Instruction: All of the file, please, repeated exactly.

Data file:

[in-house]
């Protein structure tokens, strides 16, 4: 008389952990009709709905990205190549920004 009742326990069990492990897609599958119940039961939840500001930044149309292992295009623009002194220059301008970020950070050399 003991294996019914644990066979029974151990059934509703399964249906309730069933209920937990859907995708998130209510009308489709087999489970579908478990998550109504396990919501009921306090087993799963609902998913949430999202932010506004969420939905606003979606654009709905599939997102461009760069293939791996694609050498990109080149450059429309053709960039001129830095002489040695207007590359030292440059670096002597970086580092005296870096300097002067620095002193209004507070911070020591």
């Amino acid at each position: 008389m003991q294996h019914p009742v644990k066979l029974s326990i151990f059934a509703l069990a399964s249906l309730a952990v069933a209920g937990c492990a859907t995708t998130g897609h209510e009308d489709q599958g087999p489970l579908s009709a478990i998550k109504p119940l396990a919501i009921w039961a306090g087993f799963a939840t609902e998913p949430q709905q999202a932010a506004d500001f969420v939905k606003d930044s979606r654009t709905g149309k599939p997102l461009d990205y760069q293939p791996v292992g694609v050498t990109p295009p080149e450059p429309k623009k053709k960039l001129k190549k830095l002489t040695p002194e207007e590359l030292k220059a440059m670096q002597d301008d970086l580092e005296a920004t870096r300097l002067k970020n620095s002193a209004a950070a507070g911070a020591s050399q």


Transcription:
[in-house]
């Protein structure tokens, strides 16, 4: 008389952990009709709905990205190549920004 009742326990069990492990897609599958119940039961939840500001930044149309292992295009623009002194220059301008970020950070050399 003991294996019914644990066979029974151990059934509703399964249906309730069933209920937990859907995708998130209510009308489709087999489970579908478990998550109504396990919501009921306090087993799963609902998913949430999202932010506004969420939905606003979606654009709905599939997102461009760069293939791996694609050498990109080149450059429309053709960039001129830095002489040695207007590359030292440059670096002597970086580092005296870096300097002067620095002193209004507070911070020591």
């Amino acid at each position: 008389m003991q294996h019914p009742v644990k066979l029974s326990i151990f059934a509703l069990a399964s249906l309730a952990v069933a209920g937990c492990a859907t995708t998130g897609h209510e009308d489709q599958g087999p489970l579908s009709a478990i998550k109504p119940l396990a919501i009921w039961a306090g087993f799963a939840t609902e998913p949430q709905q999202a932010a506004d500001f969420v939905k606003d930044s979606r654009t709905g149309k599939p997102l461009d990205y760069q293939p791996v292992g694609v050498t990109p295009p080149e450059p429309k623009k053709k960039l001129k190549k830095l002489t040695p002194e207007e590359l030292k220059a440059m670096q002597d301008d970086l580092e005296a920004t870096r300097l002067k970020n620095s002193a209004a950070a507070g911070a020591s050399q």